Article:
BPM Think Tank Day 2: BPMN Technology Roundtable

Since I’m here in part to firm up my knowledge about BPM standards, I chose to attend four technology roundtables and none of the executive (business focussed) ones. The first one that I attended was on BPMN, led by Petko Chobantonov of Lombardi. Petko’s involved with the development of the BPMN standard and was really pushing us to find out what else should be added to the standard in the future. I was the scribe for that session so have a ton of notes, my problem is trimming them down and making them understandable in this post.

First of all, Petko made the statement that OMG is not recommending XPDL for serialization of BPMN (i.e., a file format in which to save BPMN), but recommends the use of BPDM (which isn’t released yet, although a very early draft is due next month). This sets up for an interesting showdown between XPDL, which is already in use by 30+ modelling and BPM vendors, and BPDM when it finally is released this year or next.

For the first time, I heard about BPRI, Busines Process Runtime Interface, which incorporates information gathered at runtime such as metrics and statistics about a process (I think). Petko has a bit more on his blog about it here, and I’ll be looking at this in more detail since I think that this is a necessary standard as well.

One of the participants from an end-user organization said that they have extended BPMN with 3-4 custom types in their internal use, one for applications and one for data elements. He also said that they have difficulties in publishing and communicating BPMN diagrams because of the complexity, and that there needs to be some easier ways to abstract a flow in order to present it to someone who is not intimately involved with the process, such as executive management. Although using just a linear set of milestones was suggested as an abstraction model, removing all of the split/merge and other flow information, I think that some of the flow information should be left in place even in a high-level diagram in order to provide sufficient value.

This was also one of the times during the day when I heard about the crossover between BPMN and enterprise architecture. We discussed different perspectives (similar to the perspectives in a Zachman diagram), and although Petko felt that the standard could be extended to become effectively a higher-level diagram from which you could invoke other EA perspectives, like organizational and motivational models, I think that BPMN holds a place as a standard for creating artifacts in one or two of the Zachman cells in column 2 (process), not as an overarching EA model.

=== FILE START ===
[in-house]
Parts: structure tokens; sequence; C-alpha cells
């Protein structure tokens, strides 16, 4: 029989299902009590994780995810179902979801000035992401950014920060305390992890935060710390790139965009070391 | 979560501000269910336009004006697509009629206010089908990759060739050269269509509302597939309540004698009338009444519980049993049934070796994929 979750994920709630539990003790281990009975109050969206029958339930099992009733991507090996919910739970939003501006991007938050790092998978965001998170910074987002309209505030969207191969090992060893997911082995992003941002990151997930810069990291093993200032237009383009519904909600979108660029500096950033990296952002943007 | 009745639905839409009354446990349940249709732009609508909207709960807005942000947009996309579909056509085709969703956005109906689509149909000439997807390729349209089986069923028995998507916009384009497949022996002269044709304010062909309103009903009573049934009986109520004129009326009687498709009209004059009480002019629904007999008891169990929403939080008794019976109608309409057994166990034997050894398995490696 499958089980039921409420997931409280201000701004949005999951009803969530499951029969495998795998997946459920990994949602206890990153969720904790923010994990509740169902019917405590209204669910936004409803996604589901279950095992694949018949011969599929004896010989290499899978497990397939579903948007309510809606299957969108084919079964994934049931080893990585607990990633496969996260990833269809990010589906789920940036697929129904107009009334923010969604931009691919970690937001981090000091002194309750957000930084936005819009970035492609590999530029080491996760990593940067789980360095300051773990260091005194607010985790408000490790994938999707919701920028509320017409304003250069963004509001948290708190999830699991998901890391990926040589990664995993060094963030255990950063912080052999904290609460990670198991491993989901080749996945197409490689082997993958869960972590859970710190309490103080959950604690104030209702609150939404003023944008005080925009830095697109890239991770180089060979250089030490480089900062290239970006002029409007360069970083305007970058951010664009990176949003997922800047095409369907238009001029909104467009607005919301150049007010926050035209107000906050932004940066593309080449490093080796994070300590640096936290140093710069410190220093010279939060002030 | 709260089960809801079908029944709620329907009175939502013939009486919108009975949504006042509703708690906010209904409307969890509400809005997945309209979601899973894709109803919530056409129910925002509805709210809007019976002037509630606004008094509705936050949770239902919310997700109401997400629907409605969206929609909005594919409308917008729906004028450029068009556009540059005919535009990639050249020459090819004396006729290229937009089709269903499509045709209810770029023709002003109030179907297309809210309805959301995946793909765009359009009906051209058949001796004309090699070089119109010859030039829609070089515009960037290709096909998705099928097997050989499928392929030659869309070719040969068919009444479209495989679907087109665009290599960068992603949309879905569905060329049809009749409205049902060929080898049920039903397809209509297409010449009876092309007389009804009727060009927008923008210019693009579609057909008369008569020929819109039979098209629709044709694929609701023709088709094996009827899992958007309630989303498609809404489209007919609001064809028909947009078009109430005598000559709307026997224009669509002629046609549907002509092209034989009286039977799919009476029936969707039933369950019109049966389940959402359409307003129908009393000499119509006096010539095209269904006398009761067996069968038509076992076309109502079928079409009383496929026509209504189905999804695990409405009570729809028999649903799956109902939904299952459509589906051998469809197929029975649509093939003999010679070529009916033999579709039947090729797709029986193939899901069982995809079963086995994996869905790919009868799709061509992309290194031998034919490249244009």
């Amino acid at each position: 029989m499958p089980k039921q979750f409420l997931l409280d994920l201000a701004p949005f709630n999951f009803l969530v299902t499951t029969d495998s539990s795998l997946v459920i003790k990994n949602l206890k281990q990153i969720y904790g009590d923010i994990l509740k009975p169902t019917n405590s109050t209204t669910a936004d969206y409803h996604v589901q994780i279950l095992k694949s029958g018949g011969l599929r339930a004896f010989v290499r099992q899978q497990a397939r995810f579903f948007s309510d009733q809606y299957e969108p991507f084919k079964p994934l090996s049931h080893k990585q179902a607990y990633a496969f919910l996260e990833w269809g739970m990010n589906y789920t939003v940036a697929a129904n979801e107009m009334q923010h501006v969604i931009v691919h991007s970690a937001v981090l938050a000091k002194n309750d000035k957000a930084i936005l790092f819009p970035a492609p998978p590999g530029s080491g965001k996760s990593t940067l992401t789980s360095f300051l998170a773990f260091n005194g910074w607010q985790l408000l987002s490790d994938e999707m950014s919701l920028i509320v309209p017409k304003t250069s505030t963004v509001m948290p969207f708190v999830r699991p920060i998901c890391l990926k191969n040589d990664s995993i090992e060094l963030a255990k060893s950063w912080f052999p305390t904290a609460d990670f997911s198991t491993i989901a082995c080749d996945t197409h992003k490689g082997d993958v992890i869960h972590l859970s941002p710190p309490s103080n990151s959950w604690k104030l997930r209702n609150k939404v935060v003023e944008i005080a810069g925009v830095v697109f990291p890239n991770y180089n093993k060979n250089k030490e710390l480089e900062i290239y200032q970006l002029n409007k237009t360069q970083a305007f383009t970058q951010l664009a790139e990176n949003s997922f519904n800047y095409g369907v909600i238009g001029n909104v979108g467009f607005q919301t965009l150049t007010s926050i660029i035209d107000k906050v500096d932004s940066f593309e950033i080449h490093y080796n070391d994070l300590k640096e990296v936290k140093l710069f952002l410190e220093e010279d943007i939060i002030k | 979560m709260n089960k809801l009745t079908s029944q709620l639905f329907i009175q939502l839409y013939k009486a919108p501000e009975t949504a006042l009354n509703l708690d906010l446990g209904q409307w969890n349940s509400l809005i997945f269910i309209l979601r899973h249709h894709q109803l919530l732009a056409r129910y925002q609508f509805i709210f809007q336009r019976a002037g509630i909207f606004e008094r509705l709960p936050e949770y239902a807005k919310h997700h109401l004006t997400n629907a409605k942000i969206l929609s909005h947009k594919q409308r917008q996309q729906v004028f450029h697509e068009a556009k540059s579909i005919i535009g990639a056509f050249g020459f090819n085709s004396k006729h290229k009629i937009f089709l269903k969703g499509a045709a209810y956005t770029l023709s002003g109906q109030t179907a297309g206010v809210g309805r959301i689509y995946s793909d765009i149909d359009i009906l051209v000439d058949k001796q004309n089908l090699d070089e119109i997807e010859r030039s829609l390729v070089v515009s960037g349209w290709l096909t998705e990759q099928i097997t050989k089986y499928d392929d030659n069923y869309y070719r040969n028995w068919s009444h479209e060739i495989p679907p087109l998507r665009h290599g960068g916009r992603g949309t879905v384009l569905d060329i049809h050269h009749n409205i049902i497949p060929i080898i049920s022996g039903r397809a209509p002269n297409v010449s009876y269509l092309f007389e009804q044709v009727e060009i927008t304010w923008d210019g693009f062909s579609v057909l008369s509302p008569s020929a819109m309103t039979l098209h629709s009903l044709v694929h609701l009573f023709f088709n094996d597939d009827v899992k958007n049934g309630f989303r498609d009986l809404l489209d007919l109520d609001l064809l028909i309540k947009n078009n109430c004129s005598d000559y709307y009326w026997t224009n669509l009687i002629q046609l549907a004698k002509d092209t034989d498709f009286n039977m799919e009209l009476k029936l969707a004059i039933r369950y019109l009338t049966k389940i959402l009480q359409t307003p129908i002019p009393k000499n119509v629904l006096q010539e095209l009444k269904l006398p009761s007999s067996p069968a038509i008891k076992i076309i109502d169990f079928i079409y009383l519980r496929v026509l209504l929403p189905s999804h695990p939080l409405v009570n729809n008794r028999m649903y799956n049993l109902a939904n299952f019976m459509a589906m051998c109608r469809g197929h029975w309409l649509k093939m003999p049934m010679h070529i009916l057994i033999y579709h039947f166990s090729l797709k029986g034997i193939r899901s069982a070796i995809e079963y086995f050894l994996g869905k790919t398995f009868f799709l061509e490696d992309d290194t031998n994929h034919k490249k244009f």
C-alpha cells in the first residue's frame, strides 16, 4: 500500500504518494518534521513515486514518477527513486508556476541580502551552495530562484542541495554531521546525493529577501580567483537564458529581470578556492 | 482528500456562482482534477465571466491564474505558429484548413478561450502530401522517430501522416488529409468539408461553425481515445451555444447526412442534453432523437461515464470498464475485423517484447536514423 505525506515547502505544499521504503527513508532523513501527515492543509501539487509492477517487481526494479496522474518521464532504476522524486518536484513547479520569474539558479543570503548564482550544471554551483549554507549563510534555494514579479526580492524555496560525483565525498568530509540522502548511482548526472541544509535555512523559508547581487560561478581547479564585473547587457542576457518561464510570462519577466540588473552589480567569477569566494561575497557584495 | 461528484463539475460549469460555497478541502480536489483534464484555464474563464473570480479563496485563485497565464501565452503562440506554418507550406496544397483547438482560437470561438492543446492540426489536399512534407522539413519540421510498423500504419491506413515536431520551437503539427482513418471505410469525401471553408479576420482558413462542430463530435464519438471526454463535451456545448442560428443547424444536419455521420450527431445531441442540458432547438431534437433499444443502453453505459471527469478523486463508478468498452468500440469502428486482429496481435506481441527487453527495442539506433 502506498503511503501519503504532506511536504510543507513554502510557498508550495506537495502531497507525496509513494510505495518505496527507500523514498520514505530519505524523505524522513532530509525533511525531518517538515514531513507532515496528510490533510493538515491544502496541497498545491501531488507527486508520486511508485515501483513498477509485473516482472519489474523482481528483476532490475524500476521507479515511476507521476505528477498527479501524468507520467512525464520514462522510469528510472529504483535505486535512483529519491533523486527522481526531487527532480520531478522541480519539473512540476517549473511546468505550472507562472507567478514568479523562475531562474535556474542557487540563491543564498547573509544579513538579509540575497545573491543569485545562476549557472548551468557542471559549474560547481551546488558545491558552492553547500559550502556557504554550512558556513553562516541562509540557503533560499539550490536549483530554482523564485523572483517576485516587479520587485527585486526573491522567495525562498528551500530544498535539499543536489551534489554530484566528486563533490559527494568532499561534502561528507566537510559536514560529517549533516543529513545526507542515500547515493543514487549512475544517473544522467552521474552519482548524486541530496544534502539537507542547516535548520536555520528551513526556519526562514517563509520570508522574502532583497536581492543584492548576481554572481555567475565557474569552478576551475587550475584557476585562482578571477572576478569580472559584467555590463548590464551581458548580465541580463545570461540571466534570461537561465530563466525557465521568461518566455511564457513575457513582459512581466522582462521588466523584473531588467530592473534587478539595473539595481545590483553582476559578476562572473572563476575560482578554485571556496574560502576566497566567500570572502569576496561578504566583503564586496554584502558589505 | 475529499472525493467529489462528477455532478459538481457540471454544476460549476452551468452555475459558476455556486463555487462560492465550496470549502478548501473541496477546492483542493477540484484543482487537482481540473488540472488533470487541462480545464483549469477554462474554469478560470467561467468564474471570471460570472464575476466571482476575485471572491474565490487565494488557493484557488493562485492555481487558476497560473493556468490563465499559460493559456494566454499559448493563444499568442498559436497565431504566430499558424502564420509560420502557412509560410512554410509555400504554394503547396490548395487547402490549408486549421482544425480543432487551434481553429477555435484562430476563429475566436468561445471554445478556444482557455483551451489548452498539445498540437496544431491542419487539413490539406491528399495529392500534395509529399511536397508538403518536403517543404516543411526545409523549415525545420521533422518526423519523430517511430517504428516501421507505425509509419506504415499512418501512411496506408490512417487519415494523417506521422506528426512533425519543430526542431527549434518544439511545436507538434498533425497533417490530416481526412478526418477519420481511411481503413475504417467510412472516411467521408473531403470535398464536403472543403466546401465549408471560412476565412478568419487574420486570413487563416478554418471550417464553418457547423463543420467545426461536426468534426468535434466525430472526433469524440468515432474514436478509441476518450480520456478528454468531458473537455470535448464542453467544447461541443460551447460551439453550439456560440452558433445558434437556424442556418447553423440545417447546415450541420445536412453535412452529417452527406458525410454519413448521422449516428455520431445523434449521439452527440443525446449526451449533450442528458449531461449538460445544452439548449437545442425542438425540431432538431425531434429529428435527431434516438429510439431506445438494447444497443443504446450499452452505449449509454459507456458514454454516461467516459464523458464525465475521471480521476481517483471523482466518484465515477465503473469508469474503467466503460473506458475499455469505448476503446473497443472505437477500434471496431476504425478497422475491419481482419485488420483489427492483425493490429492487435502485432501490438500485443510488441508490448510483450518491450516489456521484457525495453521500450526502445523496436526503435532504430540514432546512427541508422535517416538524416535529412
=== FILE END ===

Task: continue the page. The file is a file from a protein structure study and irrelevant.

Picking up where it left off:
We had a discussion about the standard organizational tree-type chart, and how the boxes in that correspond to swimlanes in a BPMN diagram. From that, we talked about how to represent information in the org chart based on which processes that a particular role participates in, and also discussed the stickier subject of assigning roles a bit more dynamically based on a collection of capabilities rather than a pre-determined role. That got me thinking about whether we’re asking the question the wrong way around: instead of the asking what capabilities exist in a role or person, should we be creating the roles or services based on what combinations of capabilities exist? Something to think about later.

We talked about a dependency diagram for subprocesses used in multiple processes, and whether this should be a standard view defined in BPMN, or if it’s informational rather than notational. If the audience for this information is primarily the business analysts who use BPMN, then perhaps a graphical standard is appropriate, although it’s a “report” of sorts, not a working model.

Petko finished up with some ideas about defining aspects of a process, such as security, escalation and exception handling, in order to simplify the primary representation. The aspects would be invoked whenever an activity is executed, but represented on separate diagrams. In that way, an aspect would effectively be a template for activities that could be overlaid on any of the activities in the main diagram and extend the meaning of the main diagram. Each activity in the main diagram would need a mechanism for passing some number of parameters to the instance of each aspect that may execute for that activity, for example, some measure of the time-criticality of an activity in order to trigger an escalation at the approriate time.

Tons of ideas came out here, as they did at the later roundtable that I attended on BPEL, and I’m looking forward to the roundtables today.

Time to head off to the conference (I’m already 5 minutes late and still have to finish packing and check out); more throughout the day as I get a chance.

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